When 48-year-old widow Hwei-Lan Gao (Joan Chen) informs her less-than understanding father she's pregnant, he banishes her from Flushing until she remarries or proves Immaculate Conception. With nowhere else to go, Hwei-Lan moves in with her grown daughter, Wil (Michelle Krusiec), a Manhattan doctor who doesn't want a roommate, especially since she's met Viv (Lynn Chen), her sexy young lover. So Wil does what any dutiful child with an expectant, unmarried mother on her hands would do: she proceeds to set Hwei-Lan up with every eligible bachelor in town.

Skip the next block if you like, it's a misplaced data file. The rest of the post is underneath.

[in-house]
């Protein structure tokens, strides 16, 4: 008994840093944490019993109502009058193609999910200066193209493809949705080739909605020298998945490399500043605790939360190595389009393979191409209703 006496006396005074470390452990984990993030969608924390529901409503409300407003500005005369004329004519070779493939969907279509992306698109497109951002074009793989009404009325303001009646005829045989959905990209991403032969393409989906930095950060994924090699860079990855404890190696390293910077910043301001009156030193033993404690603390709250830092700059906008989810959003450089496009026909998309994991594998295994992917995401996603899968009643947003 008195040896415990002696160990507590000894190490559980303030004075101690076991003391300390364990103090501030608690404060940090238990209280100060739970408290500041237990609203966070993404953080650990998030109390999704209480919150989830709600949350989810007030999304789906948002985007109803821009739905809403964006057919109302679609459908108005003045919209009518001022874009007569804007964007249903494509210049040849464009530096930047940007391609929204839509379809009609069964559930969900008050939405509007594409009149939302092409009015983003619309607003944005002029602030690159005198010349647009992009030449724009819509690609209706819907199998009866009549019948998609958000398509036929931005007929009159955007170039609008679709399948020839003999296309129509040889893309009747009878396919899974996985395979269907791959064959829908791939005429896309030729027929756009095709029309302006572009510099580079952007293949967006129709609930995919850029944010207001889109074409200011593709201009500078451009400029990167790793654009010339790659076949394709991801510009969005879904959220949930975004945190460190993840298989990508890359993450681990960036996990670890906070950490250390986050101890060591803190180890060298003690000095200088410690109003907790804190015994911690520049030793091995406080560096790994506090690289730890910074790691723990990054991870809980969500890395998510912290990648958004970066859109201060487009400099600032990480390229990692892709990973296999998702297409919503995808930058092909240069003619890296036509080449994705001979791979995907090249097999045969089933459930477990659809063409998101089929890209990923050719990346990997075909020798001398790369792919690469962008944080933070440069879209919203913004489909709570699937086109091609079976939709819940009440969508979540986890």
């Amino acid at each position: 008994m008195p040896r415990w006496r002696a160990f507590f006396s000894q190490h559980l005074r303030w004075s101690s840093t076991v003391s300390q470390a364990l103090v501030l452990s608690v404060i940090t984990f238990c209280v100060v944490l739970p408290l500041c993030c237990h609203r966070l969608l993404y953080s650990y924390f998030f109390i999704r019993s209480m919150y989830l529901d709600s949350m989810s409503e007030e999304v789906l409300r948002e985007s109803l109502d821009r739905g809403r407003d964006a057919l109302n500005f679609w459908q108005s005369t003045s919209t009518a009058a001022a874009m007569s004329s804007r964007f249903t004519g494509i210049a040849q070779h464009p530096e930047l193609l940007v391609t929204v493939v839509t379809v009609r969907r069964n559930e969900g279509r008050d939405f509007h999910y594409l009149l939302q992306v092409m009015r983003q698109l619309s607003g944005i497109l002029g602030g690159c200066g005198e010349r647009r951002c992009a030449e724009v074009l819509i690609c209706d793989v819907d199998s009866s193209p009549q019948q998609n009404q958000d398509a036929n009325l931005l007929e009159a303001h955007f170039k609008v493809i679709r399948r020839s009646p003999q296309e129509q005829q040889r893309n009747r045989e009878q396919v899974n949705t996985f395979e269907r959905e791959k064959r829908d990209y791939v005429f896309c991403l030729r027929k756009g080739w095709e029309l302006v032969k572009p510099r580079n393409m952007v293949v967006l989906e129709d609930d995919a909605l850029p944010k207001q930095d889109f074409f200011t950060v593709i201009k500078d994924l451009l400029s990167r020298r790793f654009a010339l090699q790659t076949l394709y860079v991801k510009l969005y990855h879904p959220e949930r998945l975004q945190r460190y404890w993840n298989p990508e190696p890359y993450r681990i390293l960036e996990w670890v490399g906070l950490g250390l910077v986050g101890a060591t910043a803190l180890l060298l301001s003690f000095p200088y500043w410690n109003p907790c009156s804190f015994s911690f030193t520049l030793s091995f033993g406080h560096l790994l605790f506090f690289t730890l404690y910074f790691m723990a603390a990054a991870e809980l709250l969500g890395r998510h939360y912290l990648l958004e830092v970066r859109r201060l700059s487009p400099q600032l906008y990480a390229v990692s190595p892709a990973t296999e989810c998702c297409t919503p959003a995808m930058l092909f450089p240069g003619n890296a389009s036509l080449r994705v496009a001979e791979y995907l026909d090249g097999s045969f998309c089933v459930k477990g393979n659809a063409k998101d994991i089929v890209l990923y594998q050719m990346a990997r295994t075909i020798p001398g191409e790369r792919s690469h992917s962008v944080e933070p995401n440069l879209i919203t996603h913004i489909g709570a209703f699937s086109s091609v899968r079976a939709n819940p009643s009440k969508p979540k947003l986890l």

Saving Face starts like you might expect a Chinese-American lesbian romantic comedy to start: Young surgeon Wilhelmina (Michelle Krusiec, in her first starring role) has kept her sexual orientation secret from the conservative Chinese community of Flushing, NY--but when her mother (Joan Chen, The Last Emperor) becomes pregnant and is kicked out by her own parents, Wil suddenly has to juggle her mother's secrets with her own...which include her sparky new romance with Vivian (Lynn Chen), a ballet dancer and the daughter of Wil's boss. This bundle of intrigue and lust could motivate a wacky farce, but writer/director Alice Wu takes things a step further, delving into the characters' psyches and the complex social rules of their world while still crafting a strong plot and plenty of sly humor. Wu captures excellent performances from her entire cast, particularly Joan Chen, who gives perhaps her most multifaceted performance. A rich, rewarding, and delightful movie. --Bret Fetzer
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